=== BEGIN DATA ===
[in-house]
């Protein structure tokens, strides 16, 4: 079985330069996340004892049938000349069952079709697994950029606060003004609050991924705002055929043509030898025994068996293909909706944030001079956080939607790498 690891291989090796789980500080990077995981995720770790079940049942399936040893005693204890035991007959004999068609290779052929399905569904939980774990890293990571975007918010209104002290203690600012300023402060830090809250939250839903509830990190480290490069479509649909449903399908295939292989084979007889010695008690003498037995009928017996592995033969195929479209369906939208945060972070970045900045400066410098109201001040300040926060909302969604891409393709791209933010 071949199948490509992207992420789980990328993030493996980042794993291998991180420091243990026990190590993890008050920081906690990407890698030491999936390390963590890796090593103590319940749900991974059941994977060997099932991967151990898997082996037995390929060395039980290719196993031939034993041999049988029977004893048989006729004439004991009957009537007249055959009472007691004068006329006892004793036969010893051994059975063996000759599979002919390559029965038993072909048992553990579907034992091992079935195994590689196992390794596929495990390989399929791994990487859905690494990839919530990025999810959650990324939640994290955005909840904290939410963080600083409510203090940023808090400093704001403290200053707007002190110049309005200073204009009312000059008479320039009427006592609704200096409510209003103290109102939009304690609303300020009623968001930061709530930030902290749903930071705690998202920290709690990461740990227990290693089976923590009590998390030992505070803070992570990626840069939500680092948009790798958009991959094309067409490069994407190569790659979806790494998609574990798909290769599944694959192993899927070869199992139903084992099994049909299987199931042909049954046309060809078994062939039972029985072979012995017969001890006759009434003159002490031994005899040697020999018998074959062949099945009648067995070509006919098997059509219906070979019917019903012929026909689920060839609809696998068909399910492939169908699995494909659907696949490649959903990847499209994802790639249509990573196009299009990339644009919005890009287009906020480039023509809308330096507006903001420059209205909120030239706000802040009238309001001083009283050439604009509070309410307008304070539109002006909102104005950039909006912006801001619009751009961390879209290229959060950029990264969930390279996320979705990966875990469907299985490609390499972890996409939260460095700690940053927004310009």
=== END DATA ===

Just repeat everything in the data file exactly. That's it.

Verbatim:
[in-house]
């Protein structure tokens, strides 16, 4: 079985330069996340004892049938000349069952079709697994950029606060003004609050991924705002055929043509030898025994068996293909909706944030001079956080939607790498 690891291989090796789980500080990077995981995720770790079940049942399936040893005693204890035991007959004999068609290779052929399905569904939980774990890293990571975007918010209104002290203690600012300023402060830090809250939250839903509830990190480290490069479509649909449903399908295939292989084979007889010695008690003498037995009928017996592995033969195929479209369906939208945060972070970045900045400066410098109201001040300040926060909302969604891409393709791209933010 071949199948490509992207992420789980990328993030493996980042794993291998991180420091243990026990190590993890008050920081906690990407890698030491999936390390963590890796090593103590319940749900991974059941994977060997099932991967151990898997082996037995390929060395039980290719196993031939034993041999049988029977004893048989006729004439004991009957009537007249055959009472007691004068006329006892004793036969010893051994059975063996000759599979002919390559029965038993072909048992553990579907034992091992079935195994590689196992390794596929495990390989399929791994990487859905690494990839919530990025999810959650990324939640994290955005909840904290939410963080600083409510203090940023808090400093704001403290200053707007002190110049309005200073204009009312000059008479320039009427006592609704200096409510209003103290109102939009304690609303300020009623968001930061709530930030902290749903930071705690998202920290709690990461740990227990290693089976923590009590998390030992505070803070992570990626840069939500680092948009790798958009991959094309067409490069994407190569790659979806790494998609574990798909290769599944694959192993899927070869199992139903084992099994049909299987199931042909049954046309060809078994062939039972029985072979012995017969001890006759009434003159002490031994005899040697020999018998074959062949099945009648067995070509006919098997059509219906070979019917019903012929026909689920060839609809696998068909399910492939169908699995494909659907696949490649959903990847499209994802790639249509990573196009299009990339644009919005890009287009906020480039023509809308330096507006903001420059209205909120030239706000802040009238309001001083009283050439604009509070309410307008304070539109002006909102104005950039909006912006801001619009751009961390879209290229959060950029990264969930390279996320979705990966875990469907299985490609390499972890996409939260460095700690940053927004310009």